Robin Wagner, Scenic Designer of A Chorus Line, The Producers, and More, Dies at 89

Wagner won three Tonys over his illustrious career on Broadway.

Robin Wagner (right) with his set model of Dreamgirls
(© Martha Swope/New York Public Library for the Performing Arts)

Robin Wagner, one of Broadway’s pioneering scenic designers of musical-theater, died Monday, May 29 in his sleep at the age of 89.

In any artist’s career, a single Broadway hit is something to aspire to; Wagner had multiple productions which became part of theatrical history: the bare stage with a single line of white tape on the floor of A Chorus Line, the shifting towers of lights in Dreamgirls, the train of On the Twentieth Century, the Shubert Theatre facade in The Producers. Out of 10 nominations, he won the Tony for Best Scenic Design three times.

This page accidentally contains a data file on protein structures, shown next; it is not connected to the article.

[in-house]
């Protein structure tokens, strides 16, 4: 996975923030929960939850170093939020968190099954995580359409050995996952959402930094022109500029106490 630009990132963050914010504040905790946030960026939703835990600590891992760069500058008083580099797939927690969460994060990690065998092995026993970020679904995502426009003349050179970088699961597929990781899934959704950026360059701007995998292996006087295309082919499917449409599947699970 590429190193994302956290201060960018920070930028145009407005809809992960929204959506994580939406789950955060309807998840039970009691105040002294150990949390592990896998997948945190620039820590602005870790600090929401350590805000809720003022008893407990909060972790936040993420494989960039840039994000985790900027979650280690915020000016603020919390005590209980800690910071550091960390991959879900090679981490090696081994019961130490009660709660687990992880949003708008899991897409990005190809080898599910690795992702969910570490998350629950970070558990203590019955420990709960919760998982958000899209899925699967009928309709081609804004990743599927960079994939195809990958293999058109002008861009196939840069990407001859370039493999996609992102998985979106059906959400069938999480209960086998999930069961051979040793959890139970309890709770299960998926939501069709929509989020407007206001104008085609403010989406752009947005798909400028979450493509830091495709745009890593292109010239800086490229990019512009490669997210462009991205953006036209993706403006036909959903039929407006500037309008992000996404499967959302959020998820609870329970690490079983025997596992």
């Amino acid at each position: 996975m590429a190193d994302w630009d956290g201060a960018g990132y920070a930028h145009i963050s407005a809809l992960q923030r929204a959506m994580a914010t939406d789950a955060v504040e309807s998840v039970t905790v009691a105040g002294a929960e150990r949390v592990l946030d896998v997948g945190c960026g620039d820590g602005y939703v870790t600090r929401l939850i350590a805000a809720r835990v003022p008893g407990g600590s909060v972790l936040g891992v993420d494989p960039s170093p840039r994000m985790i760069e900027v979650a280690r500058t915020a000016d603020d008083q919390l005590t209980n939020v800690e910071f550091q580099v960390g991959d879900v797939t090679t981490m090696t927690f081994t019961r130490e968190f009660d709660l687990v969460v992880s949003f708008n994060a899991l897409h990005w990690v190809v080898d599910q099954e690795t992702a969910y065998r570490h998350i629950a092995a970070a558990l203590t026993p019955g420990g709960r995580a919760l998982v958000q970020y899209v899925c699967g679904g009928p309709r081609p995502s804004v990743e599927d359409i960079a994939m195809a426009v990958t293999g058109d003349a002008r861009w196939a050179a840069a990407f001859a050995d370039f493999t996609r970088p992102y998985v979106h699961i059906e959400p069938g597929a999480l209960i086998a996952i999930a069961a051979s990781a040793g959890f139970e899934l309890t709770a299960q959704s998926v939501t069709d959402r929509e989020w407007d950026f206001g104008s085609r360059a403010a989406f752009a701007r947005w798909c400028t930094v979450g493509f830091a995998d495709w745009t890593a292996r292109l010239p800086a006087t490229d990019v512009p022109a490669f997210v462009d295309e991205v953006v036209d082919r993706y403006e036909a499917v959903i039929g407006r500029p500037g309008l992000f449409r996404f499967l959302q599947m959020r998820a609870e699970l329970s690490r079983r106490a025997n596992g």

Wagner was a pioneer of automated scenery on Broadway, becoming the first designer to use the technique in Promises, Promises. His extensive resume also includes the original productions of HairJesus Christ SuperstarThe Great White HopeLennySeesawMack and Mabel42nd StreetChessJerome Robbins’ BroadwayCity of AngelsCrazy For You, BigThe LifeSide Show, Angels in America, and The Boy From Oz. His final two Broadway outings were Young Frankenstein and Leap of Faith.

Regionally, Wagner designed operas, ballets, and even Herbert Blau’s famous production of Waiting for Godot at San Quentin State Prison in 1957.

Born August 31, 1933, Wagner is survived by partner Susan Kowal, children Kurt, Leslie, and Christie, and grandaughter Clementine.